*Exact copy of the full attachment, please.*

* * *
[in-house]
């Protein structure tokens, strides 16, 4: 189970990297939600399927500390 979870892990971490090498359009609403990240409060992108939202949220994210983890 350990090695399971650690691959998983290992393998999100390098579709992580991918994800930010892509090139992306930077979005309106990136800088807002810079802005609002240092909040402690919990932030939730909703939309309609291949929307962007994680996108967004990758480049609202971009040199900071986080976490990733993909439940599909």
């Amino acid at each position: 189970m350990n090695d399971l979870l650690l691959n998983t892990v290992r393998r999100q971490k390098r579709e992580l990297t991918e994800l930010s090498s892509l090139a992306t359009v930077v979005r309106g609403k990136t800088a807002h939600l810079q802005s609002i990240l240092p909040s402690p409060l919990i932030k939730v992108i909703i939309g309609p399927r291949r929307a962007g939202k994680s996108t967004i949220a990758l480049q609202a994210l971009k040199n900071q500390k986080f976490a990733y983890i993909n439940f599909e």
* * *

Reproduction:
[in-house]
């Protein structure tokens, strides 16, 4: 189970990297939600399927500390 979870892990971490090498359009609403990240409060992108939202949220994210983890 350990090695399971650690691959998983290992393998999100390098579709992580991918994800930010892509090139992306930077979005309106990136800088807002810079802005609002240092909040402690919990932030939730909703939309309609291949929307962007994680996108967004990758480049609202971009040199900071986080976490990733993909439940599909």
């Amino acid at each position: 189970m350990n090695d399971l979870l650690l691959n998983t892990v290992r393998r999100q971490k390098r579709e992580l990297t991918e994800l930010s090498s892509l090139a992306t359009v930077v979005r309106g609403k990136t800088a807002h939600l810079q802005s609002i990240l240092p909040s402690p409060l919990i932030k939730v992108i909703i939309g309609p399927r291949r929307a962007g939202k994680s996108t967004i949220a990758l480049q609202a994210l971009k040199n900071q500390k986080f976490a990733y983890i993909n439940f599909e």